After the second song, the string breaks on the second founder-guitarist’s guitar. I long for a vocal mic, because I feel like filling the darkened, cricket-infested house with my thoughts as repairs are made. So much to share. My head has never been so chock full of ideas. Good ones. I kick my lager over, after foolishly placing it next to the hi-hat pedal. When I bend down to pick it up, my sinuses threaten to explode out the front of my face. Once upright, I realize the cold is now accompanied by a fever. I decide, from beneath my oversize blonde quaalude filled roadhouse girl in red slip wig, that I’m really glad to be alive.
Here’s the setlist:
Smoke Ring Day
Queen of Doom
Accidental Death & Dismemberment***
Why Do They Do It?****
*See string one, twanged, above.
**See string two, Note One, ibid.
***Exploratory sonic youthy section peppered with far flung improvisations from mad trombone player from england. Crowd goes wild.
****The only song you want to sing in an IRA bar: it’s about all your friends drinking way too much. If the regulars would only lift their heads from their bidness on the top of the bar, we could make a beautiful connection. They don’t, but I do the Roger Waters thing in my fever and my hands, now blown up like big balloons, reach over to them and stroke their surprisingly soft heads.
Outside on the corner the overflow from the revolutionary cafe and people’s performance space next door mingle with the now largish crowd of people who like women singing quirky post punk power pop and the regulars from across the street at the scariest likka sto in the world. If this is the future of the human race, we are in most excellent shape. Let the poseidon adventure begin. An air heavy with wet is caught in the one or two floodlights illuminating the vandalized signs that encourage us not to stand around annoying the neighbors as we are doing. I fall into a deep conversation with the trombone player about why Bill Hicks is a virtual unknown to American comedy audiences. She cannot believe it. It’s true. Not my fault.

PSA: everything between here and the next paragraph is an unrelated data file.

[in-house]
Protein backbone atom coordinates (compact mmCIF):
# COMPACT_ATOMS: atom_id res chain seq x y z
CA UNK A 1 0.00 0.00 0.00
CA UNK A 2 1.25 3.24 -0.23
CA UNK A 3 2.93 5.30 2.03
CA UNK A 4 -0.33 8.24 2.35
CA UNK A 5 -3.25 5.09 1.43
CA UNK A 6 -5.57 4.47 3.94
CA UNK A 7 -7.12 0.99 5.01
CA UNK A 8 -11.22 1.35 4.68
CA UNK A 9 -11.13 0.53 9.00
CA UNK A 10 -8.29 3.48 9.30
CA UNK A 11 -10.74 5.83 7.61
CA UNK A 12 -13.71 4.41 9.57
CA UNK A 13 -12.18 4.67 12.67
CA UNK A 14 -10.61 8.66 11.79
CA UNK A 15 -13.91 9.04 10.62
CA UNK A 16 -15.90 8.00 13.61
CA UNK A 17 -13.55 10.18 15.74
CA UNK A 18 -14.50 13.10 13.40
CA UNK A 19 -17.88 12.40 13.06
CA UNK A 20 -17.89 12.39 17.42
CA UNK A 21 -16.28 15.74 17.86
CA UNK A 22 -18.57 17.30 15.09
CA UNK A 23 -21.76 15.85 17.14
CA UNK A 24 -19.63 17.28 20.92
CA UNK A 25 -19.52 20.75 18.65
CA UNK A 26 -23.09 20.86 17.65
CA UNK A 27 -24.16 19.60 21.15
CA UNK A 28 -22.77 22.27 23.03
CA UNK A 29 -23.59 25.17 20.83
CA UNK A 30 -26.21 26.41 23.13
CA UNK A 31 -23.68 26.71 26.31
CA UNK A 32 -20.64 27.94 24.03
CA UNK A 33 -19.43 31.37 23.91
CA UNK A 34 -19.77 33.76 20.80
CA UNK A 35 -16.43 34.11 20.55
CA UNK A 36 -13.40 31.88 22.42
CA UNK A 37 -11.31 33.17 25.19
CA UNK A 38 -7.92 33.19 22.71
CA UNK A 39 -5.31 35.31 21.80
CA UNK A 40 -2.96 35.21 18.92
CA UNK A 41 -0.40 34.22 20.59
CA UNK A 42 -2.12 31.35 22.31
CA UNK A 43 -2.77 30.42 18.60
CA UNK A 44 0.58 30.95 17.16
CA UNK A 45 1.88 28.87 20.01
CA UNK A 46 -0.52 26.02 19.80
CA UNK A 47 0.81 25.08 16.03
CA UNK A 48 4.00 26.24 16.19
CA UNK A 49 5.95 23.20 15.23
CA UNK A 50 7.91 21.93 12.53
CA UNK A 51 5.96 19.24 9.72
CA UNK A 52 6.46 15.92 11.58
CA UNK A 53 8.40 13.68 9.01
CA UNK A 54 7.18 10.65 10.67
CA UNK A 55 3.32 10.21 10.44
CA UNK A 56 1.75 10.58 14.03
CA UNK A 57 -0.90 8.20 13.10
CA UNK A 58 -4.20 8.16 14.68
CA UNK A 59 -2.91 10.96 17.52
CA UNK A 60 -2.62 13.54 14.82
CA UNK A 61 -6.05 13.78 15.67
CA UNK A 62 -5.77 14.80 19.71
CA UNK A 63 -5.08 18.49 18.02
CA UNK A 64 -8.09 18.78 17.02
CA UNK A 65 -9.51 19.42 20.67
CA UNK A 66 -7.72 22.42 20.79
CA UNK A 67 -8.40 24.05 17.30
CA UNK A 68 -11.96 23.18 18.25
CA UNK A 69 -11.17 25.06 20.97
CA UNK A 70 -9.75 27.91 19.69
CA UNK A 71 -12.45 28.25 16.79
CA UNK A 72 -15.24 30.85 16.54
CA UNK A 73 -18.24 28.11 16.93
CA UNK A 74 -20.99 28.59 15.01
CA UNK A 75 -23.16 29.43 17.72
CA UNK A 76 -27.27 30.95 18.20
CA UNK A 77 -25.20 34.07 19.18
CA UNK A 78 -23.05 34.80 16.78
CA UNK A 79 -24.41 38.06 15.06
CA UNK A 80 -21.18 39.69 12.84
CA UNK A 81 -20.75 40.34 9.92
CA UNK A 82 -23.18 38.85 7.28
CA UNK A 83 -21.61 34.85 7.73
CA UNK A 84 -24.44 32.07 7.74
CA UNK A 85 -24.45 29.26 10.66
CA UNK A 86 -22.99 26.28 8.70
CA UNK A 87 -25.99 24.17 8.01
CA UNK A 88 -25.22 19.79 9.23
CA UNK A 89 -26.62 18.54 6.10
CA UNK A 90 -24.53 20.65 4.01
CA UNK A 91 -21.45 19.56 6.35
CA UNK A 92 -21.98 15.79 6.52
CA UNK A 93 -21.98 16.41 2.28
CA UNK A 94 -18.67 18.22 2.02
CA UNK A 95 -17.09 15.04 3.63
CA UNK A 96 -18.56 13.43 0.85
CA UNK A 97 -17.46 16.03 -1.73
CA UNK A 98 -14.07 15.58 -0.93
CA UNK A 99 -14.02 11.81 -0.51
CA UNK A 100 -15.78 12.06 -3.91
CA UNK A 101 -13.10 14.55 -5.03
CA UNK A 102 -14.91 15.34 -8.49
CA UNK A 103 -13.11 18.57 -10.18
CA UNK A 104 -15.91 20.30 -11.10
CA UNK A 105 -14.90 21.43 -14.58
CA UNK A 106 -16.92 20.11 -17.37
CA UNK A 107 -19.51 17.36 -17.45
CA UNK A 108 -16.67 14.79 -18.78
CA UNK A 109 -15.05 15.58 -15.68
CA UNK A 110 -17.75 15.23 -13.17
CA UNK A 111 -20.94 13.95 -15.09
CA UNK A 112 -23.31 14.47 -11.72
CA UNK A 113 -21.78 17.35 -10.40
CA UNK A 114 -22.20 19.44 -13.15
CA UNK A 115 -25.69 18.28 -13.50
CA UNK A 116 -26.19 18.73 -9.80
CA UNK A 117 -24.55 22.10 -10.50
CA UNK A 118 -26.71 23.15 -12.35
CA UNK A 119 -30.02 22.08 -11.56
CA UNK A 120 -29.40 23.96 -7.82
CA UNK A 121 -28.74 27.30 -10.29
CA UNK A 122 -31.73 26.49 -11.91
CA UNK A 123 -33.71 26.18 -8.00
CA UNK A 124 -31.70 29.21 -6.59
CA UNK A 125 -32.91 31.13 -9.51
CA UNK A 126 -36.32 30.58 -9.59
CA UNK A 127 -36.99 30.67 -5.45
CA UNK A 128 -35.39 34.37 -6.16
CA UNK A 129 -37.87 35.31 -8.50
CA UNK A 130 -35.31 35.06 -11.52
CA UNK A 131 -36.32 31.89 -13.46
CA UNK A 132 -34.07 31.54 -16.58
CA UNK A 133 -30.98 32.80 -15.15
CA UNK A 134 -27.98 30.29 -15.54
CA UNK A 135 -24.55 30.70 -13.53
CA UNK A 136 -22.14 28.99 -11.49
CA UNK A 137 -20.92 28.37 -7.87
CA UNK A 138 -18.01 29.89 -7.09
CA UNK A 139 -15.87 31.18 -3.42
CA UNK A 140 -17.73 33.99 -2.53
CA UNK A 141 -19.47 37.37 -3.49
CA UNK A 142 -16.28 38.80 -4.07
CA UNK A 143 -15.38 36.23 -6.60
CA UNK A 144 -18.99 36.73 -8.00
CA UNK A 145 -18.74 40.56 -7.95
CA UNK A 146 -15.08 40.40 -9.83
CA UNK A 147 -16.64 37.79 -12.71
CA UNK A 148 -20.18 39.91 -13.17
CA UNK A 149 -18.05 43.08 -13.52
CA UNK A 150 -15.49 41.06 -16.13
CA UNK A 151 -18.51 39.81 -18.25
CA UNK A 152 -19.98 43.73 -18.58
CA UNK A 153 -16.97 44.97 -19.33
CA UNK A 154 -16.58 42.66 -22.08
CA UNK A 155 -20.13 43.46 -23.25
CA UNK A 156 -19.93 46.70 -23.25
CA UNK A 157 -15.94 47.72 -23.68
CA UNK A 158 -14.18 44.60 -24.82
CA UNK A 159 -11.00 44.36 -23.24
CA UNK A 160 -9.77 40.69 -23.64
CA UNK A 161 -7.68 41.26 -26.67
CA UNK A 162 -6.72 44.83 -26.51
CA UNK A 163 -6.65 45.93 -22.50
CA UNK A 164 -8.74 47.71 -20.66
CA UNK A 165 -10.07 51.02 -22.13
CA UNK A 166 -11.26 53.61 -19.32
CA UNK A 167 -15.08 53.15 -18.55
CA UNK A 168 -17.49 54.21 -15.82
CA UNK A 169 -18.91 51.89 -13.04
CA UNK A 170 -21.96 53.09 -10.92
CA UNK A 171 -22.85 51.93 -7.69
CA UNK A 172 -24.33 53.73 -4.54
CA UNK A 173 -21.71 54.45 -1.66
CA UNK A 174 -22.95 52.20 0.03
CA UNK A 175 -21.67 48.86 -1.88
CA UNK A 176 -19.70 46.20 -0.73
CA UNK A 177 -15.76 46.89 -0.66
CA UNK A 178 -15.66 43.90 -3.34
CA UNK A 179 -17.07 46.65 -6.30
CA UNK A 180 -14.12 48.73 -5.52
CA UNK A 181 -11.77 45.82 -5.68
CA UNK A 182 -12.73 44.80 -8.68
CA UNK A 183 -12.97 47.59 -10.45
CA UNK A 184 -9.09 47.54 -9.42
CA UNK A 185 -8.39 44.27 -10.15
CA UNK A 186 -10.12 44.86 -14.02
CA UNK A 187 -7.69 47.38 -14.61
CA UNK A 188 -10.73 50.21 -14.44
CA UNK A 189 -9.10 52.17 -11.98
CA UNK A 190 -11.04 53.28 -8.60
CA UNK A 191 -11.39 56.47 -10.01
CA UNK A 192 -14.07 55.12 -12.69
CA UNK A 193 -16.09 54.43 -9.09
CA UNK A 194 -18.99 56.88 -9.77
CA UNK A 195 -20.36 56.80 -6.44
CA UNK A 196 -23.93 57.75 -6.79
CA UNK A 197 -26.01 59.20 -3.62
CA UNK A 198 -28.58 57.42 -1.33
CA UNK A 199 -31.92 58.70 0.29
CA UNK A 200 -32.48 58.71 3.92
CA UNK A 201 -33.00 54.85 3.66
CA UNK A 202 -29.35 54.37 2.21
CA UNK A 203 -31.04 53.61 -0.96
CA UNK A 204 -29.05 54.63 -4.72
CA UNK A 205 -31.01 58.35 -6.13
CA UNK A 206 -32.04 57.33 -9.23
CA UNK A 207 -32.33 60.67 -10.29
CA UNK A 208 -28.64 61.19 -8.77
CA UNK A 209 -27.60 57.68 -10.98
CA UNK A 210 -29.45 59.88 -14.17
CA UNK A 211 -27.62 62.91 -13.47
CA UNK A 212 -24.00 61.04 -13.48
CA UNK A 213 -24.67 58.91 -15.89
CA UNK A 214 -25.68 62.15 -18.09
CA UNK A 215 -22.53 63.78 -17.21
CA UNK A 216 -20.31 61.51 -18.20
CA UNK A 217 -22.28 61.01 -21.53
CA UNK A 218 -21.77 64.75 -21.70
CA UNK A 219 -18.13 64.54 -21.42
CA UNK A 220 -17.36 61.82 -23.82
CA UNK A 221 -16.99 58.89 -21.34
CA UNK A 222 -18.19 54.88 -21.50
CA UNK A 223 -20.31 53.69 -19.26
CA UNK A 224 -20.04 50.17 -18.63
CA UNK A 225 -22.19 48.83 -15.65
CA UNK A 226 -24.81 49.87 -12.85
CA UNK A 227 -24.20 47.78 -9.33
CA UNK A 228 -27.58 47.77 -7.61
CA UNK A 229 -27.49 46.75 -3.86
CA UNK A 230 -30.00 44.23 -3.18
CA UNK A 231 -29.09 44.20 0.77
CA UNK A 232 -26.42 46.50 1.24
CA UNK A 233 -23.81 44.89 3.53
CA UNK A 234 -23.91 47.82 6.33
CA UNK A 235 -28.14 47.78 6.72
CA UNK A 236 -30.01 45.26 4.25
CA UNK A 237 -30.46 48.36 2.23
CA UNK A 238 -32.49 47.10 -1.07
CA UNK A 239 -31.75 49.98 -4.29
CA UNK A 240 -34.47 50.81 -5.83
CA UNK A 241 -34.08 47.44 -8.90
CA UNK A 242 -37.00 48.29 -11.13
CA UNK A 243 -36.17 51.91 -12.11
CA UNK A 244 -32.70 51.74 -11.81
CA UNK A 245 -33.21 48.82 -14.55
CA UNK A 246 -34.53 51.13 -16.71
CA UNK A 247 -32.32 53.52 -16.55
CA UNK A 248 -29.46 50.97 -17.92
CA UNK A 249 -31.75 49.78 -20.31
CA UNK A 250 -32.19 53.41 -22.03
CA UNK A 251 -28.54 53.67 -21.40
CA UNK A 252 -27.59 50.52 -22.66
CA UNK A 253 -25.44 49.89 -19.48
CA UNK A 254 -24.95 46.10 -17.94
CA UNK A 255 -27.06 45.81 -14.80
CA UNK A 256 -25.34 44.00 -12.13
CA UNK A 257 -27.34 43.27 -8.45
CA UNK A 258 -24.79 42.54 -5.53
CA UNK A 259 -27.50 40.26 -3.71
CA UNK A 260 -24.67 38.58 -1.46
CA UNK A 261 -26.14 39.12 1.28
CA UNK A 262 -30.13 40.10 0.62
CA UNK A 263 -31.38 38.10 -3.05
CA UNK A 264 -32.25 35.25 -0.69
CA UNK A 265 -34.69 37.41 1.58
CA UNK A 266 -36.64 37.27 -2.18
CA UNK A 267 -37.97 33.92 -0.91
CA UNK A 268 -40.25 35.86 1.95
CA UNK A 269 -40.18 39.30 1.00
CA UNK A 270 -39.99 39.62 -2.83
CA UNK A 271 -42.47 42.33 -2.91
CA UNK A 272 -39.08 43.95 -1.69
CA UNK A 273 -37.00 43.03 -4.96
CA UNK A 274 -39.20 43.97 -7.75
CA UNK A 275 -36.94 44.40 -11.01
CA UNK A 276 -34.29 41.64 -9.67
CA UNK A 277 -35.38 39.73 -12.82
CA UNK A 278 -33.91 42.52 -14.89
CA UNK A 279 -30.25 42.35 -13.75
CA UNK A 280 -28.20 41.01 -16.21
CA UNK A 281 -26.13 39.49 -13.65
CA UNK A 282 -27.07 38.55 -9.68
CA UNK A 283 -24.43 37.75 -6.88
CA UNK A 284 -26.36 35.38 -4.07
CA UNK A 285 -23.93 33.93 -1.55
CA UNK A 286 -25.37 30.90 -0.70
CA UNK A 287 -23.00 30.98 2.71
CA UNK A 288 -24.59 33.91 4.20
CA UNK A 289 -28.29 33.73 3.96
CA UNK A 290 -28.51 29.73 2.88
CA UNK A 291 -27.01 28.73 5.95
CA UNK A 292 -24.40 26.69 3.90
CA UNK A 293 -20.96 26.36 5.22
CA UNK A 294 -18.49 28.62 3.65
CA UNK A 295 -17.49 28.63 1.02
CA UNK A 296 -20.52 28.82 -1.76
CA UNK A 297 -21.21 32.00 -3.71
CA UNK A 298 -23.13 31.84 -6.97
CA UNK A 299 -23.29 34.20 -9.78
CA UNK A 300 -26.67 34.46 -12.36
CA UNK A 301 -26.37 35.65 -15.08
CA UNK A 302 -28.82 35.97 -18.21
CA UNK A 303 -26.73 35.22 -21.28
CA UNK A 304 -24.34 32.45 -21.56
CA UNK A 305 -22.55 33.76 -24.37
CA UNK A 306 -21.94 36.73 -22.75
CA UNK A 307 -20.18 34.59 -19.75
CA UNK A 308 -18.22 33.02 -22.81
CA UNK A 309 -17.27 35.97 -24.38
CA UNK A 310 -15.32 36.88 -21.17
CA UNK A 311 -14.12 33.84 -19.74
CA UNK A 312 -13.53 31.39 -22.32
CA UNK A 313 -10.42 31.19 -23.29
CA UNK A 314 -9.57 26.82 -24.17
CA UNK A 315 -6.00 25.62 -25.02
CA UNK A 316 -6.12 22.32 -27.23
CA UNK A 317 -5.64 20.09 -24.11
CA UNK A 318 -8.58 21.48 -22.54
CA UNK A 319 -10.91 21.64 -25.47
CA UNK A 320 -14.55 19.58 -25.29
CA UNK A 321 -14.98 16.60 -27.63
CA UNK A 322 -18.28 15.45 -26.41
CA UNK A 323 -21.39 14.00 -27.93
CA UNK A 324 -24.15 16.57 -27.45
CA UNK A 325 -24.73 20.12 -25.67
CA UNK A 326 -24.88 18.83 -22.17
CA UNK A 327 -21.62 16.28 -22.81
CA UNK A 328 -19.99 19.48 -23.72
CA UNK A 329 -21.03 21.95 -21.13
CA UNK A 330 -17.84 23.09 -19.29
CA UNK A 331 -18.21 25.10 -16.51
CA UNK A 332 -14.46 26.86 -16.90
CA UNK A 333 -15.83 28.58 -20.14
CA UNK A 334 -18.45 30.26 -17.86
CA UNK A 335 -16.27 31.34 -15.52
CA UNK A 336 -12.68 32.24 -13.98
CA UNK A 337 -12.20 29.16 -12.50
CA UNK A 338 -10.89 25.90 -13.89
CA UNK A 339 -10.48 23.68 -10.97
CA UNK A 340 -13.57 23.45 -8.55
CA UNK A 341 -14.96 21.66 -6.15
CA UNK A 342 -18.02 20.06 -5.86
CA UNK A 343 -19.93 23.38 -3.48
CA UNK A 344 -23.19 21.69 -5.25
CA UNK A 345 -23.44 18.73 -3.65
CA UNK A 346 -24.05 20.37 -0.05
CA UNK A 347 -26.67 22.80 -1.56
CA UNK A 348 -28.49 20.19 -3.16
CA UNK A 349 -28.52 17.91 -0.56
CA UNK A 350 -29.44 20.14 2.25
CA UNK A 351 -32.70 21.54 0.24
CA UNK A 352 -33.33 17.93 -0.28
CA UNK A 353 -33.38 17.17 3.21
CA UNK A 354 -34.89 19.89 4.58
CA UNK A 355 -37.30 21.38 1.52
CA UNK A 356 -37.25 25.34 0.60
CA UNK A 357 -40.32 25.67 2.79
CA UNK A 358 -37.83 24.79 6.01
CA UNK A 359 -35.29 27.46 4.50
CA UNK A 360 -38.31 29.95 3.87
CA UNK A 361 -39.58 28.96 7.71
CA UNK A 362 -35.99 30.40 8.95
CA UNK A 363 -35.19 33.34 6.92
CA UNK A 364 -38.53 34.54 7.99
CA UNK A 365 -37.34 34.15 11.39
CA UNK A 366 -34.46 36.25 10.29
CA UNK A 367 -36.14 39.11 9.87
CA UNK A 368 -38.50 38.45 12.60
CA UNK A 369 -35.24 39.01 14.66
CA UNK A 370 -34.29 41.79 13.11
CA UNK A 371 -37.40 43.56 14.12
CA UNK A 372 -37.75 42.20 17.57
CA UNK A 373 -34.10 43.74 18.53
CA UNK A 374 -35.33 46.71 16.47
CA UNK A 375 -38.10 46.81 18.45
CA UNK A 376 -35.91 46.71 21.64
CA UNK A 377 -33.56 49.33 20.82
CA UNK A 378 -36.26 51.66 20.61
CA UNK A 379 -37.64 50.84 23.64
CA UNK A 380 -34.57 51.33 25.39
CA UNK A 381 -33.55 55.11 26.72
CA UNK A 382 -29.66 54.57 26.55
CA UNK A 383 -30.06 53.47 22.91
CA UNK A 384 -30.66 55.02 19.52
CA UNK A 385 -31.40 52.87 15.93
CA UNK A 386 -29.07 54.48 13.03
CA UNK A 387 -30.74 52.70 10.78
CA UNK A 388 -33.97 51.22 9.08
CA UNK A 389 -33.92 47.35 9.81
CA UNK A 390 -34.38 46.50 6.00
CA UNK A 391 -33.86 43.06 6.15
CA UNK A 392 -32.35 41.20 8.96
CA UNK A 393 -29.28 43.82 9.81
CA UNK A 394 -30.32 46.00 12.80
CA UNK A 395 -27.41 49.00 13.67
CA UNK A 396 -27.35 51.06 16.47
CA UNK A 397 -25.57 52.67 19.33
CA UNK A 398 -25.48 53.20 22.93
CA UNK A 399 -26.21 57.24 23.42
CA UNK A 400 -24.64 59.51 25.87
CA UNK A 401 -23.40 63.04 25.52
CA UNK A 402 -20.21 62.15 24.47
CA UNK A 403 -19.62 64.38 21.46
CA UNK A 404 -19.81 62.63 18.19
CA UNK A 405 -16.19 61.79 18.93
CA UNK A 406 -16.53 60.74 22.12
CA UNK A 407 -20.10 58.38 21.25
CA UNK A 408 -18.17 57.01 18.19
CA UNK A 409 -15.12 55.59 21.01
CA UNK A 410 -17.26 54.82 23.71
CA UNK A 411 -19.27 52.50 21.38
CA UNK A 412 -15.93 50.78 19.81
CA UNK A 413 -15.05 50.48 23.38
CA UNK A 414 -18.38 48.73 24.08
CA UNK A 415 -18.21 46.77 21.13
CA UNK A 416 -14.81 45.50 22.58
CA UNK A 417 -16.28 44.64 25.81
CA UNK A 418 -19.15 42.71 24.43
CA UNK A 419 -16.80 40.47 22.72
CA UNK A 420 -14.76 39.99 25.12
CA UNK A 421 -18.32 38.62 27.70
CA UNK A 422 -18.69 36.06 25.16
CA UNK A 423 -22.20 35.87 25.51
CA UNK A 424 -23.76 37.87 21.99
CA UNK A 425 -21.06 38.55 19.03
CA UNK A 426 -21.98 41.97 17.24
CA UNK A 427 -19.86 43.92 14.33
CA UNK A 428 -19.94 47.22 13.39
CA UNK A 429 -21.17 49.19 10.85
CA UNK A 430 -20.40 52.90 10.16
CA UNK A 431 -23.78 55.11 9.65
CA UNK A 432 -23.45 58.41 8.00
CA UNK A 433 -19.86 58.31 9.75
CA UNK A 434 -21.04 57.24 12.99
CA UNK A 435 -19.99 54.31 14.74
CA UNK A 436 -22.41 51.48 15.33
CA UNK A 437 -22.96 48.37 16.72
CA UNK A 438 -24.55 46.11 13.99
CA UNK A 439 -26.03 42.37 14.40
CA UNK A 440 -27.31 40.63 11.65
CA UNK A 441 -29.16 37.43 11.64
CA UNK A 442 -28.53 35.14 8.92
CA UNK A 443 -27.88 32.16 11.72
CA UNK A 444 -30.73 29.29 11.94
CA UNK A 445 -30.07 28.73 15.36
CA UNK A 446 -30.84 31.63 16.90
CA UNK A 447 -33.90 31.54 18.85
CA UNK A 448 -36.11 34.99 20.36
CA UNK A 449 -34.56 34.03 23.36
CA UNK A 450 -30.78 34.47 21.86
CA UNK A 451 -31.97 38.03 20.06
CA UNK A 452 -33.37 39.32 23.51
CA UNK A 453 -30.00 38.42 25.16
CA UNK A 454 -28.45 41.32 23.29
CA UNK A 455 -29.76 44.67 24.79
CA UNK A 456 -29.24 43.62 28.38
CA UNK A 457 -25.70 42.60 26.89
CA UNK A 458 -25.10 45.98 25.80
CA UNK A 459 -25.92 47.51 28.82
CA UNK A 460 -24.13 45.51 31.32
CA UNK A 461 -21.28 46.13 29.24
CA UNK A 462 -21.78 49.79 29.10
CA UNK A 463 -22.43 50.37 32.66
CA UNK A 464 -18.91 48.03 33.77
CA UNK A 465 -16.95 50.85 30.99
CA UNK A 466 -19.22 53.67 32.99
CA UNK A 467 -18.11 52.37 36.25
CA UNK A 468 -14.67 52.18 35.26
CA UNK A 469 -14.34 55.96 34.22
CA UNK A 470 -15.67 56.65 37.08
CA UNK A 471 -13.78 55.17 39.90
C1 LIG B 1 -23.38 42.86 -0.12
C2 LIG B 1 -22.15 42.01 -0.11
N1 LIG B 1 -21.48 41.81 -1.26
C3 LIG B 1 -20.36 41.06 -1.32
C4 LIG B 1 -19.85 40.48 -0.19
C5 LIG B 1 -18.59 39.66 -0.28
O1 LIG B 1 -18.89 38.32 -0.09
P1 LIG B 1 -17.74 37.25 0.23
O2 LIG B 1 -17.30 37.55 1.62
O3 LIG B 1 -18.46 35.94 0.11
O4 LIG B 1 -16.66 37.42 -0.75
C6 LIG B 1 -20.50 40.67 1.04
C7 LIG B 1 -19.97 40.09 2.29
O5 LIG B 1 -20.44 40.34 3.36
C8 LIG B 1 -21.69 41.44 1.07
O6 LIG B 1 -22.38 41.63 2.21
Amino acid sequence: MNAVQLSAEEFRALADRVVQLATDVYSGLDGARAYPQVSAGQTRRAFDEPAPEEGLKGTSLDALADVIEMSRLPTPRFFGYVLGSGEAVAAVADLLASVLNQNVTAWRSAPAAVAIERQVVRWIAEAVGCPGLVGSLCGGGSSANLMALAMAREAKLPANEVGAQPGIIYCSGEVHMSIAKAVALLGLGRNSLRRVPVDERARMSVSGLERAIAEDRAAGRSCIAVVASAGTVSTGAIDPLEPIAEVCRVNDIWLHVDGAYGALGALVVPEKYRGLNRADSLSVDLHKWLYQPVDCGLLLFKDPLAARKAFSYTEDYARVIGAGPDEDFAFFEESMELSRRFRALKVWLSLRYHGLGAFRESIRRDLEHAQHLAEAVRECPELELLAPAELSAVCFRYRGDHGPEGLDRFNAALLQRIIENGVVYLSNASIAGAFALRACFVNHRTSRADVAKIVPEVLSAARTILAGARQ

Kirby Grips ends the show with our wigs on. Pretend bass player has long ago loaded trombone player into his mid-size japanese sedan (why does this strike me as further proof of his unpredictability?) for more of… It. Founder-guitarist No. 2 takes her baleful critic of a boyfriend home. He doesn’t recognize the Grips’ cover of the Nirvana song, not because it was an extremely tangential cover, but because he has never listened to Nirvana. I want to take founder guitarist no. 2 in my arms and carry her away to a happy place, far far away. Founder-guitarist No. 1 leads us back to the rehearsal space where we thanklessly unload everyone elses’ gear. The locks are complicated. We wonder if the pregnant-drummer-now-vocalist-now-no-show went into labor. We deflect her self-criticisms and misgivings. I make a note of how detached she is from the joy of the creative arts.
Not that I could use this information.
But at least now it comes into my head completely unbidden.
Driving that unusual guitar tuning out.